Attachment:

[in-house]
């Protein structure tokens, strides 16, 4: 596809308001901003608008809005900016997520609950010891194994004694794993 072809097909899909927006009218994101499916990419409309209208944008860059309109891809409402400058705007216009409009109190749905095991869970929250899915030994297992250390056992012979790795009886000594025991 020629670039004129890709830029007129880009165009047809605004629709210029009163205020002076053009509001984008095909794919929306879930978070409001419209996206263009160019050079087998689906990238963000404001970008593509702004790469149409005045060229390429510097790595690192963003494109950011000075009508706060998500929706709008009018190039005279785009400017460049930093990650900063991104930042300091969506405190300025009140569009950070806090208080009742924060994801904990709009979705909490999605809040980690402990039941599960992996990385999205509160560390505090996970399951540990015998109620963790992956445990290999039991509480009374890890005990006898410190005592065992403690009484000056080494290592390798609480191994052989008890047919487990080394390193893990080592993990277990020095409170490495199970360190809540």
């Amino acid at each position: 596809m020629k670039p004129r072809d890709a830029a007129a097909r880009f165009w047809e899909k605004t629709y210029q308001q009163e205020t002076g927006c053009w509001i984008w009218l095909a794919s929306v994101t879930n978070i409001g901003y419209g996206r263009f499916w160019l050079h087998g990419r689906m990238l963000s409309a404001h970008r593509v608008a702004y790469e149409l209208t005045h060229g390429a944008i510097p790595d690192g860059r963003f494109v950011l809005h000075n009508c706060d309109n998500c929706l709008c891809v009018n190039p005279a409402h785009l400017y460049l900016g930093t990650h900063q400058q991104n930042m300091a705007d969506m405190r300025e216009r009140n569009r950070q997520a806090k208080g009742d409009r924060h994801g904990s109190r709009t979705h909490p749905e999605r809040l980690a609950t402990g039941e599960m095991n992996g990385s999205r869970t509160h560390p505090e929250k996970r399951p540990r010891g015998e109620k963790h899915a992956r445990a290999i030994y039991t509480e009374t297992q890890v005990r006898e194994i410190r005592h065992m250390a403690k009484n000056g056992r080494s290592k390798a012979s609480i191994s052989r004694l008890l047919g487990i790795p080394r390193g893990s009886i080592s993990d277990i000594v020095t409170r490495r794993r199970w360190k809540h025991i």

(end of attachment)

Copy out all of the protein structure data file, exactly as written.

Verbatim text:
[in-house]
């Protein structure tokens, strides 16, 4: 596809308001901003608008809005900016997520609950010891194994004694794993 072809097909899909927006009218994101499916990419409309209208944008860059309109891809409402400058705007216009409009109190749905095991869970929250899915030994297992250390056992012979790795009886000594025991 020629670039004129890709830029007129880009165009047809605004629709210029009163205020002076053009509001984008095909794919929306879930978070409001419209996206263009160019050079087998689906990238963000404001970008593509702004790469149409005045060229390429510097790595690192963003494109950011000075009508706060998500929706709008009018190039005279785009400017460049930093990650900063991104930042300091969506405190300025009140569009950070806090208080009742924060994801904990709009979705909490999605809040980690402990039941599960992996990385999205509160560390505090996970399951540990015998109620963790992956445990290999039991509480009374890890005990006898410190005592065992403690009484000056080494290592390798609480191994052989008890047919487990080394390193893990080592993990277990020095409170490495199970360190809540």
């Amino acid at each position: 596809m020629k670039p004129r072809d890709a830029a007129a097909r880009f165009w047809e899909k605004t629709y210029q308001q009163e205020t002076g927006c053009w509001i984008w009218l095909a794919s929306v994101t879930n978070i409001g901003y419209g996206r263009f499916w160019l050079h087998g990419r689906m990238l963000s409309a404001h970008r593509v608008a702004y790469e149409l209208t005045h060229g390429a944008i510097p790595d690192g860059r963003f494109v950011l809005h000075n009508c706060d309109n998500c929706l709008c891809v009018n190039p005279a409402h785009l400017y460049l900016g930093t990650h900063q400058q991104n930042m300091a705007d969506m405190r300025e216009r009140n569009r950070q997520a806090k208080g009742d409009r924060h994801g904990s109190r709009t979705h909490p749905e999605r809040l980690a609950t402990g039941e599960m095991n992996g990385s999205r869970t509160h560390p505090e929250k996970r399951p540990r010891g015998e109620k963790h899915a992956r445990a290999i030994y039991t509480e009374t297992q890890v005990r006898e194994i410190r005592h065992m250390a403690k009484n000056g056992r080494s290592k390798a012979s609480i191994s052989r004694l008890l047919g487990i790795p080394r390193g893990s009886i080592s993990d277990i000594v020095t409170r490495r794993r199970w360190k809540h025991i």